United States District Court, E.D. New York
Plaintiff: Jason Porter, pro se
Defendants: No appearances.
MEMORANDUM & ORDER
March 11, 2019 incarcerated pro se plaintiff Jason
Porter (“Plaintiff”) filed a Complaint in this
case together with a motion to proceed in forma
pauperis. On April 18, 2019 Plaintiff filed a second
Complaint together with a motion to proceed in forma
pauperis. (See Jason Porter v. Kristian Barling
Green, No. 19-CV-2273.) By Memorandum and Order dated
September 27, 2019, (see M&O, D.E. 9), the Court
consolidated these two actions into the first-filed docket;
dismissed the in forma pauperis Complaints pursuant
to 28 U.S.C. §§ 1915(e)(2)(B)(i)-(ii), 1915A(b)(1),
and granted Plaintiff leave to file an Amended Complaint
within thirty (30) days from the date of the M&O. On
October 17, 2019, Plaintiff timely filed an Amended Complaint
against Kristian Barling Game (“Game”) and Parole
Officer Zrake (“Zrake” and together
“Defendants”). For the following reasons, the
Amended Complaint fails to allege a plausible claim against
Defendants and the Amended Complaint is DISMISSED pursuant to
28 U.S.C. §§ 1915(e) (2)(B)(i)-(iii),
Amended Complaint, brought pursuant to 42 U.S.C. § 1983,
continues to allege that Game, a substance abuse counselor at
Eastern Long Island Hospital, “create[d] a fraudulent
discharge [plan]” and sent it to Zrake at the Suffolk
County Parole Office. (Am. Com., D.E. 12, at 1-2.) According
to the Amended Complaint, Zrake “manipulated” and
“induc[ed]” Game, on November 13, 2018, after
Plaintiff had already shown Zrake the original discharge
plan, to create a backdated discharge plan that reflected
that Plaintiff had been “kicked . . . out of the
program on 11/11/18.” (Am. Compl. at 1-2.) Plaintiff
claims that Zrake and Game “conspired” to violate
Plaintiff's due process right by creating the second,
false discharge plan, which was then used as the basis to
issue a warrant for Plaintiff's arrest for a parole
violation. (Am. Compl. at 2-3.) As a result, Plaintiff claims
to have had to undergo “mental health treatment and
consume several different physic medication[s].” (Am.
Compl. at 3.) Although the original Complaints sought
exclusively monetary damages in the total sum of twelve
million dollars ($12, 000, 000.00), (see 19-CV-1408,
Compl., D.E. 1, ¶ III; 19-CV-2273, Compl., D.E. 1,
¶ III), the Amended Complaint does not seek any relief.
(Am. Compl. at 4.)
Application of 28 U.S.C. § 1915
granted Plaintiff's application to proceed in forma
pauperis, (see M&O at 6-7), the Court must
determine whether the Amended Complaint alleges a plausible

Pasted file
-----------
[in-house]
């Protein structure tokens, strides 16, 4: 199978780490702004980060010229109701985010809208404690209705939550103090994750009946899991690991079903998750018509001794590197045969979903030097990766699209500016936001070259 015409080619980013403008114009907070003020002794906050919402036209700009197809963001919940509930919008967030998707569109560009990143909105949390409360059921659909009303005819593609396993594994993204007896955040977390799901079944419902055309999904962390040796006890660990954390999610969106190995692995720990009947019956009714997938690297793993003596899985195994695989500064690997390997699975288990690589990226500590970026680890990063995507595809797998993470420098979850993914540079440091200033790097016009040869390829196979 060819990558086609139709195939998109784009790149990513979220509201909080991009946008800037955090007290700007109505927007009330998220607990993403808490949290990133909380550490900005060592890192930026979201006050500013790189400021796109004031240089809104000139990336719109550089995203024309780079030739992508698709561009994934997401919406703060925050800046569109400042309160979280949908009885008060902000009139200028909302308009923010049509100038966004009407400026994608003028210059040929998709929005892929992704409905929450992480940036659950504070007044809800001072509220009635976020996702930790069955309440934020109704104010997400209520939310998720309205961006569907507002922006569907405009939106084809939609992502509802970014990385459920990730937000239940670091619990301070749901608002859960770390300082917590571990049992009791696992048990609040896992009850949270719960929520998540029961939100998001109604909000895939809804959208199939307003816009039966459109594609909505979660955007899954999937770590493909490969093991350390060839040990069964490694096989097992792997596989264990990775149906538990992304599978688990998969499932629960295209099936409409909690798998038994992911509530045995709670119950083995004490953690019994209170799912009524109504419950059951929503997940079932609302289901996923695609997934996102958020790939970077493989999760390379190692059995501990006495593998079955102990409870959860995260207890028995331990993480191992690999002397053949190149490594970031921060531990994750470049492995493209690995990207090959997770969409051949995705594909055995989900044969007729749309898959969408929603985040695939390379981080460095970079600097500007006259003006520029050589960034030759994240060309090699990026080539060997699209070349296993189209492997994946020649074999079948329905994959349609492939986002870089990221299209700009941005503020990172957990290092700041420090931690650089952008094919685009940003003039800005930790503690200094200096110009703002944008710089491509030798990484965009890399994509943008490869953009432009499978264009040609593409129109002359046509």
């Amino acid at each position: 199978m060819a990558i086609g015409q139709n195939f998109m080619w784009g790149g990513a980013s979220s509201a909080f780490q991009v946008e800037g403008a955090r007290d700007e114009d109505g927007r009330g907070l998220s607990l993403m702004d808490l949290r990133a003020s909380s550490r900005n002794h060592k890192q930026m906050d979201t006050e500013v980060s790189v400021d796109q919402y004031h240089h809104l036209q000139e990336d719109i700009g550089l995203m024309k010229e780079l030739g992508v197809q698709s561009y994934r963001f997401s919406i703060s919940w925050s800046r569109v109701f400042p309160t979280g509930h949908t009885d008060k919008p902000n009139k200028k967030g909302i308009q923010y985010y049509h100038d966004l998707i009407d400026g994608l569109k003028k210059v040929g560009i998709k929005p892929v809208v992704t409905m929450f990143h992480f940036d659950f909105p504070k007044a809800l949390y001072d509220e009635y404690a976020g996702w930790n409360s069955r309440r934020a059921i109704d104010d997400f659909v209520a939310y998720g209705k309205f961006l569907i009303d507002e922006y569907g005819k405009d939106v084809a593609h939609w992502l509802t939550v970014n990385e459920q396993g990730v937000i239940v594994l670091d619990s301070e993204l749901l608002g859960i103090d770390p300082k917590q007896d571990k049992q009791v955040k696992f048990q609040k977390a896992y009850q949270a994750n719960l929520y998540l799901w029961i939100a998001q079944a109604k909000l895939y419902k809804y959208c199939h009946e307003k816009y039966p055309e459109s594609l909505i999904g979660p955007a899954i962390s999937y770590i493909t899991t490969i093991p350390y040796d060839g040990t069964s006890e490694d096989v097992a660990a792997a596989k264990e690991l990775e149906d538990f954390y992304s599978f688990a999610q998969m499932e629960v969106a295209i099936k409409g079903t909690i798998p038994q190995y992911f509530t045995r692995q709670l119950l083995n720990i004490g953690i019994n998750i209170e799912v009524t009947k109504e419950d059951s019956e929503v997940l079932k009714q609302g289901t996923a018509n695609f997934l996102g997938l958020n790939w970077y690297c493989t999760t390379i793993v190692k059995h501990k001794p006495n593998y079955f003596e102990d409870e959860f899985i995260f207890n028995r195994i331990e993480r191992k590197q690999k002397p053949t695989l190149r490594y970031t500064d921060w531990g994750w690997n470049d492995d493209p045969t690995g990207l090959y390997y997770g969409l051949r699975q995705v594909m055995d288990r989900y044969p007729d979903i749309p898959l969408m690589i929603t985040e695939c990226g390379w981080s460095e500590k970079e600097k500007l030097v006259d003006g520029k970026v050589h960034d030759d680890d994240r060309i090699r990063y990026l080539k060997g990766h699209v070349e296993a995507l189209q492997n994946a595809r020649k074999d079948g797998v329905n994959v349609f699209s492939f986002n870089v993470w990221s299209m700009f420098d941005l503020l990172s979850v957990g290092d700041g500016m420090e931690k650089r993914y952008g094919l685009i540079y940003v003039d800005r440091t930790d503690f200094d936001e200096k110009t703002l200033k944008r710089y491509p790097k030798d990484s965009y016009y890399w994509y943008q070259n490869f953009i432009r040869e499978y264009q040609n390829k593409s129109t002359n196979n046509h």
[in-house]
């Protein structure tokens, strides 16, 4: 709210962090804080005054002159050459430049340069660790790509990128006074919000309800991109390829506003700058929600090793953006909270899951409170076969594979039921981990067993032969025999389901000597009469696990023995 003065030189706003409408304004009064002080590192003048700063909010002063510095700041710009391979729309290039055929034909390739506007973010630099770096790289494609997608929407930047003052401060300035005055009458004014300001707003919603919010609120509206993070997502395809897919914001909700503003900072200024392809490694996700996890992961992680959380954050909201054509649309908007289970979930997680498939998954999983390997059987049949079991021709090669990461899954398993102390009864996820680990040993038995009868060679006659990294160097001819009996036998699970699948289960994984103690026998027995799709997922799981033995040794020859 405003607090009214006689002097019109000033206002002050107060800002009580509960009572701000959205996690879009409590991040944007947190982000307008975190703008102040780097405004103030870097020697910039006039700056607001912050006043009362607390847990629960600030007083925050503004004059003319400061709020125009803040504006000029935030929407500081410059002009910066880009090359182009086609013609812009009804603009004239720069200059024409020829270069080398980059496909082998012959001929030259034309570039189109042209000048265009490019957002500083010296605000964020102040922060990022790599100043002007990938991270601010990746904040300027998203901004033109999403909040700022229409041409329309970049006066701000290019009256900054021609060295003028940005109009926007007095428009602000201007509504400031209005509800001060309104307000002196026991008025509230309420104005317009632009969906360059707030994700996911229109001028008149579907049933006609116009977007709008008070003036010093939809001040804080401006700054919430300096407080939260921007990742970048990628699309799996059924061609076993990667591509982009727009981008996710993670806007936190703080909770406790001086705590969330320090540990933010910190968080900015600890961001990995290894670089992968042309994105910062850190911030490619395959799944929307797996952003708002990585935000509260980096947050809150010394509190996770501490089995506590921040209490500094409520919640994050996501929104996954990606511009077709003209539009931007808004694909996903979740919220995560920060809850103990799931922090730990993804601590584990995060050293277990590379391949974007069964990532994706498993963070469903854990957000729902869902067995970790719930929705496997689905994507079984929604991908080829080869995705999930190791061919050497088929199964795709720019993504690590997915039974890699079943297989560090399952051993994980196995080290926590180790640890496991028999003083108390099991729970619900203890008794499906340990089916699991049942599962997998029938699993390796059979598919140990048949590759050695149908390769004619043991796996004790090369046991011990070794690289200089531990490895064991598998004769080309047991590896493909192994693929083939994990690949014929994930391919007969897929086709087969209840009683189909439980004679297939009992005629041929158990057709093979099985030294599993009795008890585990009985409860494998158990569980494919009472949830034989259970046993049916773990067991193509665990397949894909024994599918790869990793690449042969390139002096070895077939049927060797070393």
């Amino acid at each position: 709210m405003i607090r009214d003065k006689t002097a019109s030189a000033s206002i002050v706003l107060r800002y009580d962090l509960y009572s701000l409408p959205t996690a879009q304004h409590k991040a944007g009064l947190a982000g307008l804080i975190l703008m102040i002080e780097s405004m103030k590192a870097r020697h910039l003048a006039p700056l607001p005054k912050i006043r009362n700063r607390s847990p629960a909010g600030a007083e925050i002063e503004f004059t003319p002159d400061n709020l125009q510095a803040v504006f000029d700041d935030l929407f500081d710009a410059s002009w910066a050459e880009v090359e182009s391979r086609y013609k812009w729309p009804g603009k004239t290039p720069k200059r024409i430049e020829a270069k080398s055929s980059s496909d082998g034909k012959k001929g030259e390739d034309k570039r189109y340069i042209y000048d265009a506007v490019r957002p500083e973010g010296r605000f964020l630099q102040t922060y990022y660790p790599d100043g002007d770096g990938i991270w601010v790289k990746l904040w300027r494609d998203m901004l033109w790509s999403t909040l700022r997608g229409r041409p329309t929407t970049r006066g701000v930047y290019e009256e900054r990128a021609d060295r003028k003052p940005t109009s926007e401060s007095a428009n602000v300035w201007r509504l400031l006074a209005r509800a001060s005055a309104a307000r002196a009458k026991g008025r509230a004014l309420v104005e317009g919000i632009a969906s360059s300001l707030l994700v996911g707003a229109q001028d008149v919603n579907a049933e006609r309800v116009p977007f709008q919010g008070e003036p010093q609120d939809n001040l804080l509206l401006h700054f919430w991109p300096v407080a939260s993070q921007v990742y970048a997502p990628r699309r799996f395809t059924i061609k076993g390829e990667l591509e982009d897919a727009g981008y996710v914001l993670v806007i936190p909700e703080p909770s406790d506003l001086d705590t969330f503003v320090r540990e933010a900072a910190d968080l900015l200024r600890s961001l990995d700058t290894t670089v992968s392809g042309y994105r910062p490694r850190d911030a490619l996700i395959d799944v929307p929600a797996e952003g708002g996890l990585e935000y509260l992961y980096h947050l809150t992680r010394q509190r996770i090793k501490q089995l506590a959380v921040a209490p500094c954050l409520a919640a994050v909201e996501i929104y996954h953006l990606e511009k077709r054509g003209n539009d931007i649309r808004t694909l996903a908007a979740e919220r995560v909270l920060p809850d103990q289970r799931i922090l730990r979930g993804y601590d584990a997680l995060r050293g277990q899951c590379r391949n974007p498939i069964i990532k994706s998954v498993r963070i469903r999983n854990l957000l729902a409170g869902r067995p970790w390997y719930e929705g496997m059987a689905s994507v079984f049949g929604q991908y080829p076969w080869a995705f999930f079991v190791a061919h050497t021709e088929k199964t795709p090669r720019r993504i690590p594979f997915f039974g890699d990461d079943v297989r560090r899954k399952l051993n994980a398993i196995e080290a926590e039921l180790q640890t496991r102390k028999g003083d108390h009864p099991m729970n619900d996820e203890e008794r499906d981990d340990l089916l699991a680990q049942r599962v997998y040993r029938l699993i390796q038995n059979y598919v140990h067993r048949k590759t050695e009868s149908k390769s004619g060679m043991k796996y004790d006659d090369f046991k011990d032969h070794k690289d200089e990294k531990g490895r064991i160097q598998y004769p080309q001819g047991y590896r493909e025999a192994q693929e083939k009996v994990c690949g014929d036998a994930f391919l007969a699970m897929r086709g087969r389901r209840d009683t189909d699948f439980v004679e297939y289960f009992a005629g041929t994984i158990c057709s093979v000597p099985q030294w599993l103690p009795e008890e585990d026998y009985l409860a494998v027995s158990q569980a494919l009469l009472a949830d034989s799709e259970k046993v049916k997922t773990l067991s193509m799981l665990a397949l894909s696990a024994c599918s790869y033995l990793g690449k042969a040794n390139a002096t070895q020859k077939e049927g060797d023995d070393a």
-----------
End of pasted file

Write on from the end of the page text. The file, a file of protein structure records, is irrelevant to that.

claim for relief. Section 1915 of Title 28 requires a
district court to dismiss an in forma pauperis
complaint if the action is frivolous or malicious, fails to
state a claim upon which relief may be granted, or seeks
monetary relief against a defendant who is immune from such
relief. See 28 U.S.C. §§
1915(e)(2)(B)(i)-(iii), 1915A(b). The Court is required to
dismiss the action as soon as it makes such a determination.
See id. § 1915A(b).
are obliged to construe the pleadings of a pro se
plaintiff liberally. See Sealed Plaintiff v. Sealed
Defendant, 537 F.3d 185, 191 (2d Cir. 2008);
McEachin v. McGuinnis, 357 F.3d 197, 200 (2d Cir.
2004). However, a complaint or amended complaint must plead
sufficient facts to “state a claim to relief that is
plausible on its face.” Bell Atl. Corp. v.
Twombly, 550 U.S. 544, 570, 127 S.Ct. 1955, 1974, 167
L.Ed.2d 929 (2007). “A claim has facial plausibility
when the plaintiff pleads factual content that allows the
court to draw the reasonable inference that the defendant is
liable for the misconduct alleged.” Ashcroft v.
Iqbal, 556 U.S. 662, 678, 129 S.Ct. 1937, 173 L.Ed.2d
868 (2009) (citations omitted). The plausibility standard
requires “more than a sheer possibility that a
defendant has acted unlawfully.” Id. at 678;
accord Wilson v. Merrill Lynch & Co., 671 F.3d
120, 128 (2d Cir. 2011). While “‘detailed factual
allegations'” are not required, “[a] pleading
that offers ‘labels and conclusions' or ‘a
formulaic recitation of the elements of a cause of action
will not do.'” Iqbal, 556 U.S. at 678
(quoting Twombly, 550 U.S. at 555).
Section 1983 provides that
[e]very person who, under color of any statute, ordinance,
regulation, custom, or usage, of any State . . . subjects, or
causes to be subjected, any citizen of the United States . .
. to the deprivation of any rights, privileges, or immunities
secured by the Constitution and laws, shall be liable to the
party injured . . . .
42 U.S.C. § 1983; accord Rehberg v. Paulk, 566
U.S. 356, 361, 132 S.Ct. 1497, 1501B02, 182 L.Ed.2d 593
(2012). To state a claim under Section 1983, a plaintiff must
“‘allege that (1) the challenged conduct was
attributable at least in part to a person who was acting
under color of state law and (2) the conduct deprived the
plaintiff of a right guaranteed under the Constitution of the
United States.'” Rae v. Cty. of ...